Because there are so many Apple-loving fanatics who are badly addicted to their iPhones, the first wave of Apple Watch sales won’t give us a reliable indicator of whether this is a real success … or not.

Because we are talking about Apple here, there will be a few million customers who will like it and make it work – even though, deep down, they were very disappointed.

Review from Choir

Early reviews, it turns out, are a different animal, especially for Apple. The company has a tendency to send review units only to high-profile journalists who generally appreciate Apple’s previous products. It is a tightly controlled process, designed for marketing and sales effort.

If you can get some good high-profile reviews written – publications all issue initial reviews on the same day – it sets expectations, with and about readers and with every other tech journalist.

Because these journalists do not want to miss the opportunity to review the next Prelise Apple product, any negative impression is gradually noted and immediately angered by positive statements. Of course, Apple usually produces products that have some sort of new feature to discuss with optimism or praise, so it’s not so hard to stay in Apple’s good graces.

In the case of the Apple Watch, reviews are coming in from Apple’s people – consumer tech-focused journalists who know how gadgets and apps work. They not only have a tolerance for confusing interfaces, but also have experience solving them with little trouble.

To learn something important from early reviews, you need to read between the lines – and perhaps even increase the feeling. The first batch of Apple Watch reviews, while positive, manages to indicate a lot of shortcomings.

All the early reviews I have read so far are either “balanced” or simply oxymoronic. If all reviewers were asked to marry just someone, they would tell us about their suicide career, then start flirting with their pros and cons, and then eventually say “yes” – not Not just because of the qualities of the person, but because of their hopes for what that person can become in the future.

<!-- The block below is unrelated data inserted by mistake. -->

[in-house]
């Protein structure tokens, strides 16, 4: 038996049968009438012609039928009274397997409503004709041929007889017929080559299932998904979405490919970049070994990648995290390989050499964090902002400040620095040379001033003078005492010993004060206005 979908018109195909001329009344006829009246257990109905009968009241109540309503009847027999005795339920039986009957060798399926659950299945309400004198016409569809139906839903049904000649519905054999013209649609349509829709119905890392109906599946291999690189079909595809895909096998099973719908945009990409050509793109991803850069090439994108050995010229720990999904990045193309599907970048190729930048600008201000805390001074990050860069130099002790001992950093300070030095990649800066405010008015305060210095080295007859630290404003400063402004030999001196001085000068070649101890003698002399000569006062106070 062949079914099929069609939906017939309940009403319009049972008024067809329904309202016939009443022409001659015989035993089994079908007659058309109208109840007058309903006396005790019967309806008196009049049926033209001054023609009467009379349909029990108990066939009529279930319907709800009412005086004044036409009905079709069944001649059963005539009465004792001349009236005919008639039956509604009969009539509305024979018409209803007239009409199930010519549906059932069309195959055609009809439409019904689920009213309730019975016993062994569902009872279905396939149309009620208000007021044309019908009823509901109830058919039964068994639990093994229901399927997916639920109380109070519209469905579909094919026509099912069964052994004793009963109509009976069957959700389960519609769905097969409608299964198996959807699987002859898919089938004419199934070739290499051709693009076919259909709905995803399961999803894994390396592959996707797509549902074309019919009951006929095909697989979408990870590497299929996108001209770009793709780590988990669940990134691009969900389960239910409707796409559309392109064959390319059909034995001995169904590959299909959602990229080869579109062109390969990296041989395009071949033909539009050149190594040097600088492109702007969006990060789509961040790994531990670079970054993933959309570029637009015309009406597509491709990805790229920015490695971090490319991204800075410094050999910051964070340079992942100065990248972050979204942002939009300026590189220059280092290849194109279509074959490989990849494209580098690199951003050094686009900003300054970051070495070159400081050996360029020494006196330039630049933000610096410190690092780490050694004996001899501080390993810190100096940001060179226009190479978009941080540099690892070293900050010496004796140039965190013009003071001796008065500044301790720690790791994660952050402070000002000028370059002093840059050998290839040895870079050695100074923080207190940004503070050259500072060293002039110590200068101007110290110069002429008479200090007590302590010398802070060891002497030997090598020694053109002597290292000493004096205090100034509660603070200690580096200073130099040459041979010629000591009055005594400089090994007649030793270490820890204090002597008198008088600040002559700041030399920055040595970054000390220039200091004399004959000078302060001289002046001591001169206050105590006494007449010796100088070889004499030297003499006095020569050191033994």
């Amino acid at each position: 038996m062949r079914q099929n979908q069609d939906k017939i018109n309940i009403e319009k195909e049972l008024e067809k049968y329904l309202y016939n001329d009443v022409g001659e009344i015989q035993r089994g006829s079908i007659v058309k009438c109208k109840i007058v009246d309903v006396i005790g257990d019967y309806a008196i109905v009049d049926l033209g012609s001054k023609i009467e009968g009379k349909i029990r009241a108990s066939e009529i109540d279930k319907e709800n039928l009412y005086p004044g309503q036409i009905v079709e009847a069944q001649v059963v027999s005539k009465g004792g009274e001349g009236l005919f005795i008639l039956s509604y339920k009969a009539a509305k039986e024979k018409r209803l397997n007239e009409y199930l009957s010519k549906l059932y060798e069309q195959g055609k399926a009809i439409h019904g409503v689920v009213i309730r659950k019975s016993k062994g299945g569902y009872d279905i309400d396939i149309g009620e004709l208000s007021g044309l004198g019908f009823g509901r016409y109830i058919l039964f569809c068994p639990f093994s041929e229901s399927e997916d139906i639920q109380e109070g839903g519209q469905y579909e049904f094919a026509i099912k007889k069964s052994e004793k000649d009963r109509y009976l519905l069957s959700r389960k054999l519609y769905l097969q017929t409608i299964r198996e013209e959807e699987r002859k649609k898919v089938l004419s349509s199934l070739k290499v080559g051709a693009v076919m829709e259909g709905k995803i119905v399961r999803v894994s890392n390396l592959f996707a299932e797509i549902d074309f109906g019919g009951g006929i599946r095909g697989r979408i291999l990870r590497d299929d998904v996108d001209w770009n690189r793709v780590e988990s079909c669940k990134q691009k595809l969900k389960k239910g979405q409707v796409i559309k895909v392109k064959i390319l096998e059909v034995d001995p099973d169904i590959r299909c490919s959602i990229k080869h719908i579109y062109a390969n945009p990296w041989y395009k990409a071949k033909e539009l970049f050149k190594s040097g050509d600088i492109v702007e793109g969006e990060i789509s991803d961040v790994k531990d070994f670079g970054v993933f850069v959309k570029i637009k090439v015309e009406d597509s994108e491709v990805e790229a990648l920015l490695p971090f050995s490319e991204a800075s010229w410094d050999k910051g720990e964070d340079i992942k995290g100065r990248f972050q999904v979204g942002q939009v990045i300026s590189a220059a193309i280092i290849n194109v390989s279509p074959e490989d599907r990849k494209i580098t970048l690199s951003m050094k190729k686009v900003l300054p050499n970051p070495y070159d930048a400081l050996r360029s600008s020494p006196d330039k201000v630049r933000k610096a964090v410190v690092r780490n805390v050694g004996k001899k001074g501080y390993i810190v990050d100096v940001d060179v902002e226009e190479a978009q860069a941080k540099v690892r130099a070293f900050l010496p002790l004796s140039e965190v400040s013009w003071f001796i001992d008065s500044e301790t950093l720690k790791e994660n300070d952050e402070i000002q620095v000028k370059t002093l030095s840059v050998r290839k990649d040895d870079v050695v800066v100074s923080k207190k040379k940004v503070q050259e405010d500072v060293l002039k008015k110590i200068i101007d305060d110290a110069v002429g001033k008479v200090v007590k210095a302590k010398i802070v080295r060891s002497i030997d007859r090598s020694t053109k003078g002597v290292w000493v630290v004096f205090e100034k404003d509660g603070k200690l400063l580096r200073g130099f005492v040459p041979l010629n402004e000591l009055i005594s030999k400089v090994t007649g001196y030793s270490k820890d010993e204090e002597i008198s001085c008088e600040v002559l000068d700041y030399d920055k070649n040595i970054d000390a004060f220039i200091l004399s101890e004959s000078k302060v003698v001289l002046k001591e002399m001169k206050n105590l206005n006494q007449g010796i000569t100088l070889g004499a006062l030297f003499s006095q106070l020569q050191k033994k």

All of this points to the fact that by now, the size of the Apple Watch may be the first Apple product you really need to try and use – maybe for days – before You really know what it’s like and if it’s worth several hundred dollars.

Gentle Diggs, Still Falling In Love

Farhad Manju wrote for The New York Times, the “Watch” interface is not easy at all, and “can figure out what it can do, and how, it takes a few days of adjustment.”

So, for a regular man, does this mean that the interface will actually be difficult to learn? This can be very difficult to learn. If indeed it is, then this is a significant change for Apple. Easy to use and learn is the hallmark of many of Apple’s products. Despite all of Apple’s user-interface design efforts in the Apple Watch, its UI does not look user-friendly.

It’s hard to know if this is a problem with the general population yet, but the original iPhone interface was not only intuitive, but also fun.

Two days, Manju admitted that she was struggling to figure out what notifications she wanted to receive on her Apple Watch – and that it was taking several hours to fix the notification screen. “In other words,” he wrote, “it just didn’t work.”

Perhaps the biggest loss to all, Manju wore the Apple Watch publicly in the San Francisco Bay Area and Manhattan, but no one paid attention to it nor expressed much interest. How is a gadget that Apple worked so hard to turn into a fashion accessory?

Nevertheless, in one of his reviews, Manju also admitted that while it took three long, confusing and frustrating days to adjust, it became difficult for the Apple Watch.

Tension between hope and reality?

The Apple Watch was not quite the gatekeeper to his digital life that he wanted to do, wrote Geoffrey Fowler for The Wall Street Journal. Also, around three dozen apps were available – though 1,000 have been submitted to Apple – and they don’t seem useful enough.

“Still, in these early sketches of an experience, I can already imagine a lot more. I would like the Apple Watch to be my train ticket and my office key, for starters,” he wrote – which appears to be a Common denials in early reviews: The promise of the Apple Watch seems more compelling than the actual device.

That’s fine, critics say a lot, because the product is a first-generation product and Apple will soon refine it.

I’m not sure how I’m feeling about this feeling. On one hand, they are completely correct. On the other hand, is this going to be my feeling too? That I will feel good about the wearable computing future because it is Apple Watch version 1.0?

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